REVISED ABSTRACTS ARE DUE AUGUST 15
Revised Abstract Guidelines
In order for your abstract to be considered accepted, the revised abstract for both oral and poster presentation must be submitted no later than Wednesday, August 15 to email@example.com. Oral and poster presenters pay the full conference registration fee.
Abstracts will be published in an online supplemental issue of the Journal of Equine Veterinary Science prior to the conference.
Please follow these style guidelines (an abstract example is below):
•10-point font in Arial
•Title centered and bolded
•Author(s) and organization(s) centered
•Author(s) name should be First Initial, Middle Initial and Last Name/Surname
•Presenting authors should be identified with an asterisk (*). Every word (including affiliations, author(s), references, title, figure details, acknowledgements, references, etc.) counts toward the 500 word count.
•For authors from multiple institutions, it should be listed like this:
IG Martin1,*, CC Macedo1, GA Monteiro1, DP Leme2, FC Landim-Alvarenga1, FO Papa1
•Justify align abstract text
1Department of Animal Reproduction, College of Veterinary Medicine and Animal Science, Unesp, Botucatu, Brazil; 2Department of Animal Science and Rural Development, UFSC, Florianópolis, Brazil
•Abstract should be one paragraph with no breaks
•Reference and acknowledgements can be a new paragraph/break.
•Figures and Tables should be embedded in abstract
•Abstract should not exceed 500 words.
Immunohistochemical localization of Early Pregnancy Factor (Hsp10) in equine embryos
JN Hatzel, PM McCue, EJ Ehrhart, JB Charles, RA Ferris
Colorado State University, Equine Reproduction Laboratory, Fort Collins, CO 80521
Early Pregnancy Factor (EPF) has been identified as a 10 kDa extracellular homolog of heat shock protein 10 (Hsp10). Hsp10 has been detected during early pregnancy in serum of mice, sheep, pigs, horses, cows, and humans by the rosette inhibition test. Hsp10 has also been associated with several neoplastic and autoimmune diseases. The goal of the present study was to determine if Hsp10 could be detected in the early equine embryo by immunohistochemistry. Embryos were collected from Quarter Horse mares by uterine lavage at either 8 or 25 days after ovulation. Embryos were fixed in 10% formalin solution and embedded in paraffin. Standard H&E sections were prepared along with sections for immunohistochemical (IHC) colormetric and fluorescent staining for Hsp10. Briefly, 5 m sections of embryos, ovarian, oviductal, and uterine tissue were mounted on positively charged slides. The sections were deparaffinized and rehydrated with descending alcohol concentrations to buffer. Heat-induced epitope retrieval with citrate buffer (pH 6.0) at 125C for 1 minute was followed by endogenous peroxidase blocking with 3% hydrogen peroxide and incubation with the primary antibody at 4C overnight. The primary antibody was a polyclonal rabbit anti-human Hsp10 at a 1:1000 dilution. A predilute polymer based dual link HRP conjugated secondary antibody system was applied for 30 minutes (colormetric) followed by application of a DAB substrate or Texas Red for 1 hour with a mounting substrate containing DAPI, to detect the immunoreactive complexes. The colormetric slides were subsequently counterstained with Mayer’s hematoxylin QS, dehydrated and mounted in xylene based medium. A total of 6 day eight and 4 day twenty-five embryos were collected for IHC evaluation. Day 8 embryos exhibited cytoplasmic localization of staining throughout the single layer of ectodermal cells forming the trophoblast. There was no nuclear localization. Day 25 embryos demonstrated intense localization focally along the apical boarder of the ectodermal cells forming trophoblast layer of the developing chorion (Figure 1). Evaluation of other reproductive tissues revealed staining in granulosa and luteal cells of the ovary and variable staining in the oviductal epithelium. In summary, immunolocalization of Hsp10 in trophoblast cells of the extraembryonic membranes of the early equine conceptus confirms the presence and site of protein synthesis. We hypothesize that the secretion of Hsp10 by the developing embryo could have an immunomodulatory effect on the endometrium of the mare, effectively protecting the embryo from the maternal immune system. Other tissues in the reproductive tract also exhibited evidence of Hsp10. Finally, as it is unlikely that a 150 to 300 µm morula or blastocyst stage embryo could produce sufficient Hsp10 to be detected in peripheral blood, we hypothesize that other tissues may contribute to Hsp10 production during early pregnancy.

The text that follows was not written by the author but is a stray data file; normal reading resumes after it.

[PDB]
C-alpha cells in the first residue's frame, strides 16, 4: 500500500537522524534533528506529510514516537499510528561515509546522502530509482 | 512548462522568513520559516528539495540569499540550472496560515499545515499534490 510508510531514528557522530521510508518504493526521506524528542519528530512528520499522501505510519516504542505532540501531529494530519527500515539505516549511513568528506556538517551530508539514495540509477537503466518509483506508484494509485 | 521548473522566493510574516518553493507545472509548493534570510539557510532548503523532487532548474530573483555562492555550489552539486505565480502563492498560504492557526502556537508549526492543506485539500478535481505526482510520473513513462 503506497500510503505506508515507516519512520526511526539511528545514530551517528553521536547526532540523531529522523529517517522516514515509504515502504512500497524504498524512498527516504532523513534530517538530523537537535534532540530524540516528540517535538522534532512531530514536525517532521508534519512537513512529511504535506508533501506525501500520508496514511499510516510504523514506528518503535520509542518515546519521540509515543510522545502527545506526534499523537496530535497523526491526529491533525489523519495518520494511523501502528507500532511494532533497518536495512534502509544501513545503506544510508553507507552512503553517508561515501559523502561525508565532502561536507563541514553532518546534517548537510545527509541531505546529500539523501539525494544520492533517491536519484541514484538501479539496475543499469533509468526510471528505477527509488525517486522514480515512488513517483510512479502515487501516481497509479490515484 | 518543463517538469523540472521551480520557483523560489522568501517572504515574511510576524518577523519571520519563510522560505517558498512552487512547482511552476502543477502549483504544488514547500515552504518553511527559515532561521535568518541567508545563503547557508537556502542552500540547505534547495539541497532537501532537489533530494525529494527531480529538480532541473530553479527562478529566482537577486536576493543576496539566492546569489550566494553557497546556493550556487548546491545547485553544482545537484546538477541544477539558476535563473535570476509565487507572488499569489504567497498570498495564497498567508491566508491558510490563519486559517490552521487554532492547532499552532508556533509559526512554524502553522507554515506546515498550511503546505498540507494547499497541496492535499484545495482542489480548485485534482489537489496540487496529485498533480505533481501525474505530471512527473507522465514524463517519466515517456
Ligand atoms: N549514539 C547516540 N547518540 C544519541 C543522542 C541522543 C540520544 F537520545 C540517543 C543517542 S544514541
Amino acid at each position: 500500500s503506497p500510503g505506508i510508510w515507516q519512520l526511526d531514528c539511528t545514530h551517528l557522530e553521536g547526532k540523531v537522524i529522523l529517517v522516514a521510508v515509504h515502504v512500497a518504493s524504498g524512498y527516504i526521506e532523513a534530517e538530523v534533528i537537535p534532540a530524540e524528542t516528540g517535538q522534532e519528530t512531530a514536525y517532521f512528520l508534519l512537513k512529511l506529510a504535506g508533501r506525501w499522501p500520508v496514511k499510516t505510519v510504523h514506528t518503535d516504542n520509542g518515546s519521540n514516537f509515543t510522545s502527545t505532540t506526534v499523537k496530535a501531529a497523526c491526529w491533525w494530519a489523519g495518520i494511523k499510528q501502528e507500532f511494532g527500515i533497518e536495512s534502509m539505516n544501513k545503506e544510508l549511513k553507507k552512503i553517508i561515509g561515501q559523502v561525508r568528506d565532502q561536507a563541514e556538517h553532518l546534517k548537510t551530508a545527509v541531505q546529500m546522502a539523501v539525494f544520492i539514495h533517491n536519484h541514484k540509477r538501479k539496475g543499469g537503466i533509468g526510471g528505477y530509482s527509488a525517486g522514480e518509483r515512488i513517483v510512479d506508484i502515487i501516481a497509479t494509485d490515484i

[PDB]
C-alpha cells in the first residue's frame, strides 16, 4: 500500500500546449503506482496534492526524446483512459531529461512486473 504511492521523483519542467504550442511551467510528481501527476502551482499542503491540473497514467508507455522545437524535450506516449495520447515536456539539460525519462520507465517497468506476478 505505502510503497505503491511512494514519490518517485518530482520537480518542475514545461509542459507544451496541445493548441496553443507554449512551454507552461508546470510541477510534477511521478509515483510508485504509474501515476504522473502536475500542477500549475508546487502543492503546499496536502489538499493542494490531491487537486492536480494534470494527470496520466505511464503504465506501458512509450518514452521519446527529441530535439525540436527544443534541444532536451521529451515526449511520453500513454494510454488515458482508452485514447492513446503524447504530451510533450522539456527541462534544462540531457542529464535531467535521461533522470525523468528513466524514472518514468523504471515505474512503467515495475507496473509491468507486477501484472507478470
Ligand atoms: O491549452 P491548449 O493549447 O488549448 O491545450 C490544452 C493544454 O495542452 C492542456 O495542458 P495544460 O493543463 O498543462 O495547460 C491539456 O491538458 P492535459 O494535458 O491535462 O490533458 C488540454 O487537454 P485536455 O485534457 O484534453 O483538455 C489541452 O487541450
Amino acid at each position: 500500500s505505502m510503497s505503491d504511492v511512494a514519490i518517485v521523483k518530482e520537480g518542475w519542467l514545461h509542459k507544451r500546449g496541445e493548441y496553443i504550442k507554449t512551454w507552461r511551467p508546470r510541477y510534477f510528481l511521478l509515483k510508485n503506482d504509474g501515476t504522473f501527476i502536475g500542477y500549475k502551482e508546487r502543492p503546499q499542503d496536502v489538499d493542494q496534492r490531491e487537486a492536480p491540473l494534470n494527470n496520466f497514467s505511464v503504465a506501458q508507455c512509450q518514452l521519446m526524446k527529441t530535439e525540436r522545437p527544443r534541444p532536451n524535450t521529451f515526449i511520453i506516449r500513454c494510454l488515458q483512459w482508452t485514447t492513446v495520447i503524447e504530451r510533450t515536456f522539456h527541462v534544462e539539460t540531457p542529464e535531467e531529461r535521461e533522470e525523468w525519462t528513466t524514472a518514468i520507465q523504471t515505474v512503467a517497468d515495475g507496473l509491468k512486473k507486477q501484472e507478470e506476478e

Figure 1. Day 25 trophoblast extraembryonic membrane stained with H&E (left), IHC staining for Hsp10 (center), and fluorescent (right) at 40x.